If there is a more inventive, resourceful mind than Graham Vick's working in music theatre today, then I've yet to encounter it. Within seconds of the curtain rising, Vick and his designer Richard Hudson had solved one of the eternal Meistersinger dilemmas: how to engender that sense of midsummer magic and rosy, fairy-tale enhancement while maintaining a historical context, a tangible sense of time and place. And so the interior of St Katharine's Church is a vision of sun-kissed innocence, all sponge- painted surfaces in bright, honest colours, peopled with pristine, picturesque townsfolk such as Hollywood might once have costumed. And then a procession of children and their elders passes through carrying perfect little wooden replicas of old Nuremberg landmarks, which they duly set down and admire. Civic pride. In Act 2, those replicas have grown into a full- scale model village, towering townsfolk proudly polishing away in readiness for the approaching festivities.
Yet within this semi-representational world, Vick unfolds the most minutely detailed and truthful of human dramas, not a gesture, not an interaction crossing his dramatic threshold that isn't textually motivated. When town clerk Beckmesser (an inspired Thomas Allen) sits in judgement upon Stolzing's song in Act 1, he is for a moment or two visibly, unwittingly captivated, like Salieri first recognising Mozart's creative genius.
And there's so much more where that came from, insight and character where generalisations have too often sufficed. The big set- pieces teem with incident, the Act 2 riot ruptures into a stupendously funny, spooky Hieronymus Bosch-like nightmare with white- clad figures poking, wriggling, hanging through every conceivable orifice, floor to ceiling - a capricious allusion to the night-watchman's warnings of evil spirits abroad. And who could have come up with a neater transition into the final scene, where the wall of Hans Sachs's cobbler's shop flies out and the townsfolk swarm in to claim their shoes.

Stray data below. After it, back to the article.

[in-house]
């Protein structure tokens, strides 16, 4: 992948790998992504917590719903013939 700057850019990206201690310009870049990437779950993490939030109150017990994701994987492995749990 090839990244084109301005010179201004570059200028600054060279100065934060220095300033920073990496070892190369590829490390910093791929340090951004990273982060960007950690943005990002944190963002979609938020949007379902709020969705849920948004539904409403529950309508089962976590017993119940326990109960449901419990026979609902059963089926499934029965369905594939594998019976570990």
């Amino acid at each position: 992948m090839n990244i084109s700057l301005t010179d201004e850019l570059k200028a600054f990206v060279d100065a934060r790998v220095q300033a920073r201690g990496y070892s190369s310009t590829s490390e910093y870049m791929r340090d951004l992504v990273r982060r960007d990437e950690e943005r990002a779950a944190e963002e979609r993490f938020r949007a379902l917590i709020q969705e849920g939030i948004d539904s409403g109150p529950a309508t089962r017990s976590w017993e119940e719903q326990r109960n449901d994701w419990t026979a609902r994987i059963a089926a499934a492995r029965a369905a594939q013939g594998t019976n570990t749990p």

When Bernard Haitink's tenure at Covent Garden comes to be assessed, people will talk about his Meistersinger, the rightness of his tempi, the sweep and vitality, the intimacy of those balmy nocturnal imaginings where horns blossom over nebulous strings, each new phrase greeted with a warm embrace. And when they do, they'll remember John Tomlinson's tough, resilient, unsentimentally humane Sachs. The potential for finesse may have diminished with all those Wotans he has now sung (the top is hurting a little, and I craved a more gratifying legato in his Act 2 monologue), but when he gives vent to a lifetime's frustrations in the penultimate scene, his palpable anger is both original and unforgettable. And what a perfect contrast, this dark, grainy, callused voice to Thomas Allen's mellifluous, for once entirely credible Beckmesser, a prissy, fastidious creation manicured down to the last syllable. Nor could you do much better than the Swedish tenor Gosta Winbergh as the too- good-to-be-true shining knight (literally so in his silver-and-white get-up for the final scene). Not many Walthers are still producing such lovely tone come the cruelly high tessitura of the Prize Song rendition in the final scene. But then, when the radiant Nancy Gustafson's Eva is your prize . . . A glorious event.
Further performances: 5pm Wed, 4pm Sat, then 4, 8, 13 Nov, Royal Opera House, Covent Gdn WC2 (071-240 1066 / 1911)
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